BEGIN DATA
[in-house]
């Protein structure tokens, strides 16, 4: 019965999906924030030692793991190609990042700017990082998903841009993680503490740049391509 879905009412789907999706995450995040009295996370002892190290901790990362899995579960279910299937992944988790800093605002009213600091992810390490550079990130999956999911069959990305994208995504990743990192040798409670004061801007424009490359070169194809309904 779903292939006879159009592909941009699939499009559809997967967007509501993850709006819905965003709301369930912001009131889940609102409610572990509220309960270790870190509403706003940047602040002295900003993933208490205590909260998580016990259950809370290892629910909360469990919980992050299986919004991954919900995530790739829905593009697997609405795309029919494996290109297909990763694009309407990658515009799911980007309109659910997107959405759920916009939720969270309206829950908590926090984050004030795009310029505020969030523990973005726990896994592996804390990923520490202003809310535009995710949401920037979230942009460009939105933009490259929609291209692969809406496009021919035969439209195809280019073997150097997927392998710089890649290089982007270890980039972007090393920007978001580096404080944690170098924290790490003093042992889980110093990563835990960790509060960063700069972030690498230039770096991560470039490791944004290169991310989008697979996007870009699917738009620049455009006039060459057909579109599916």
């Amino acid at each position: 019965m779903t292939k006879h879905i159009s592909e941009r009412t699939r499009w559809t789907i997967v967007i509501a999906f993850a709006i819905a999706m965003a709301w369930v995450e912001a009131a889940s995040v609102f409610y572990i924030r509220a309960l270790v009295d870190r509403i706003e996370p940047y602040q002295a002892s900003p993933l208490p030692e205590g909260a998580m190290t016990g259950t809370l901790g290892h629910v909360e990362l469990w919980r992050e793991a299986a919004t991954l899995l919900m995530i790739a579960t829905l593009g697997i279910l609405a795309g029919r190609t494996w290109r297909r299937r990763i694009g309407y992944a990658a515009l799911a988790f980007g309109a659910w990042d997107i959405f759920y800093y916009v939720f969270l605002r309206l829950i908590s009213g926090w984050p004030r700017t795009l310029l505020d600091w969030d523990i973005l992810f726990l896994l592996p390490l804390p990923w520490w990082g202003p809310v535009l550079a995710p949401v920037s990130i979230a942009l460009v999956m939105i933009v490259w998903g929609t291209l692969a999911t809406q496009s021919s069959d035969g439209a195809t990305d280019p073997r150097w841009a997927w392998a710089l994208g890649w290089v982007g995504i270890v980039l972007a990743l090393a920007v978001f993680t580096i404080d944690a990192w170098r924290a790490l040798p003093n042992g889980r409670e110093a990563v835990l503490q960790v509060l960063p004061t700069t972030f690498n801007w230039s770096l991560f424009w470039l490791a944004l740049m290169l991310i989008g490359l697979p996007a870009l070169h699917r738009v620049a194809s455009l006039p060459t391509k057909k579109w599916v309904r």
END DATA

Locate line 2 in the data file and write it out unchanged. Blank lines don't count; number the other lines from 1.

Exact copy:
């Protein structure tokens, strides 16, 4: 019965999906924030030692793991190609990042700017990082998903841009993680503490740049391509 879905009412789907999706995450995040009295996370002892190290901790990362899995579960279910299937992944988790800093605002009213600091992810390490550079990130999956999911069959990305994208995504990743990192040798409670004061801007424009490359070169194809309904 779903292939006879159009592909941009699939499009559809997967967007509501993850709006819905965003709301369930912001009131889940609102409610572990509220309960270790870190509403706003940047602040002295900003993933208490205590909260998580016990259950809370290892629910909360469990919980992050299986919004991954919900995530790739829905593009697997609405795309029919494996290109297909990763694009309407990658515009799911980007309109659910997107959405759920916009939720969270309206829950908590926090984050004030795009310029505020969030523990973005726990896994592996804390990923520490202003809310535009995710949401920037979230942009460009939105933009490259929609291209692969809406496009021919035969439209195809280019073997150097997927392998710089890649290089982007270890980039972007090393920007978001580096404080944690170098924290790490003093042992889980110093990563835990960790509060960063700069972030690498230039770096991560470039490791944004290169991310989008697979996007870009699917738009620049455009006039060459057909579109599916």